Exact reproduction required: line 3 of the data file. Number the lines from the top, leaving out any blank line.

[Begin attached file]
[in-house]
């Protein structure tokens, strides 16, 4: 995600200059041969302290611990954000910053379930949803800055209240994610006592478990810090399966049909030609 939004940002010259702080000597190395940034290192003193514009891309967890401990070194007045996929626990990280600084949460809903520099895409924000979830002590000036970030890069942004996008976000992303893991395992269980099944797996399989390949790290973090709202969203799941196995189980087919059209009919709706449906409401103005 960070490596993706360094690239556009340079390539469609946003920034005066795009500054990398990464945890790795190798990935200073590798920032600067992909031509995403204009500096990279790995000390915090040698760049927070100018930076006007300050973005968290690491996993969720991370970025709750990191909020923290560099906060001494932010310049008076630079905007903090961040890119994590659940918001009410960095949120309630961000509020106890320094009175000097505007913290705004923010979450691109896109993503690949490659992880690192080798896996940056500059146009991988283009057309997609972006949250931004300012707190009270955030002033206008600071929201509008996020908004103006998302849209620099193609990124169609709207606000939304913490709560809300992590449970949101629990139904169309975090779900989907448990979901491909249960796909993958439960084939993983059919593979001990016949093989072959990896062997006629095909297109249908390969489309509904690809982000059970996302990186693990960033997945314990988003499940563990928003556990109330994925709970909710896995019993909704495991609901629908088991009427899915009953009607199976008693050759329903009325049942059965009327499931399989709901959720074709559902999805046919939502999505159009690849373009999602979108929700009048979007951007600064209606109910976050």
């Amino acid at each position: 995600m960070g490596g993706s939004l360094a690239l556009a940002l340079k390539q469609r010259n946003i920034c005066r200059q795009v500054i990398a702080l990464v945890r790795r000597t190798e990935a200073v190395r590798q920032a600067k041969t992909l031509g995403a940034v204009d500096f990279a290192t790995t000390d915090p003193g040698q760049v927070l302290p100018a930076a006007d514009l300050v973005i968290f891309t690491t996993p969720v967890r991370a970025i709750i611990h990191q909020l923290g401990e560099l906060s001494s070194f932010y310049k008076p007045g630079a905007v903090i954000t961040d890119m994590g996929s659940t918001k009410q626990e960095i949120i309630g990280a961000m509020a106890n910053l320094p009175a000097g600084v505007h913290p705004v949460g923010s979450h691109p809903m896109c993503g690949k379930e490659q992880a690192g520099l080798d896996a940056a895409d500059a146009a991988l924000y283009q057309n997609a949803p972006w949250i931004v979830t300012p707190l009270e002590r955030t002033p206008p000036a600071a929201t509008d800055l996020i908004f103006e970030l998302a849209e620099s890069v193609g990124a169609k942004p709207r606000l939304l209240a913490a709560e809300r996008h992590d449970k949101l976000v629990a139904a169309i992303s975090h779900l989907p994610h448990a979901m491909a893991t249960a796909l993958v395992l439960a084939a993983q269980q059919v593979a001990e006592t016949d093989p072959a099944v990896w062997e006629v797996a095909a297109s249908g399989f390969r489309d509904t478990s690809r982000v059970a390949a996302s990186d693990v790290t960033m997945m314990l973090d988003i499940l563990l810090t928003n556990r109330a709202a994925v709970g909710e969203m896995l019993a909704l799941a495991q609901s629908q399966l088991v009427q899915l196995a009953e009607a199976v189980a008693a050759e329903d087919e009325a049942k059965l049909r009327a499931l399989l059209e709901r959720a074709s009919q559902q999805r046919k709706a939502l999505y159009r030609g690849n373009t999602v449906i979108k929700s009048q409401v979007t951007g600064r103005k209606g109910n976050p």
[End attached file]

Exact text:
């Amino acid at each position: 995600m960070g490596g993706s939004l360094a690239l556009a940002l340079k390539q469609r010259n946003i920034c005066r200059q795009v500054i990398a702080l990464v945890r790795r000597t190798e990935a200073v190395r590798q920032a600067k041969t992909l031509g995403a940034v204009d500096f990279a290192t790995t000390d915090p003193g040698q760049v927070l302290p100018a930076a006007d514009l300050v973005i968290f891309t690491t996993p969720v967890r991370a970025i709750i611990h990191q909020l923290g401990e560099l906060s001494s070194f932010y310049k008076p007045g630079a905007v903090i954000t961040d890119m994590g996929s659940t918001k009410q626990e960095i949120i309630g990280a961000m509020a106890n910053l320094p009175a000097g600084v505007h913290p705004v949460g923010s979450h691109p809903m896109c993503g690949k379930e490659q992880a690192g520099l080798d896996a940056a895409d500059a146009a991988l924000y283009q057309n997609a949803p972006w949250i931004v979830t300012p707190l009270e002590r955030t002033p206008p000036a600071a929201t509008d800055l996020i908004f103006e970030l998302a849209e620099s890069v193609g990124a169609k942004p709207r606000l939304l209240a913490a709560e809300r996008h992590d449970k949101l976000v629990a139904a169309i992303s975090h779900l989907p994610h448990a979901m491909a893991t249960a796909l993958v395992l439960a084939a993983q269980q059919v593979a001990e006592t016949d093989p072959a099944v990896w062997e006629v797996a095909a297109s249908g399989f390969r489309d509904t478990s690809r982000v059970a390949a996302s990186d693990v790290t960033m997945m314990l973090d988003i499940l563990l810090t928003n556990r109330a709202a994925v709970g909710e969203m896995l019993a909704l799941a495991q609901s629908q399966l088991v009427q899915l196995a009953e009607a199976v189980a008693a050759e329903d087919e009325a049942k059965l049909r009327a499931l399989l059209e709901r959720a074709s009919q559902q999805r046919k709706a939502l999505y159009r030609g690849n373009t999602v449906i979108k929700s009048q409401v979007t951007g600064r103005k209606g109910n976050p």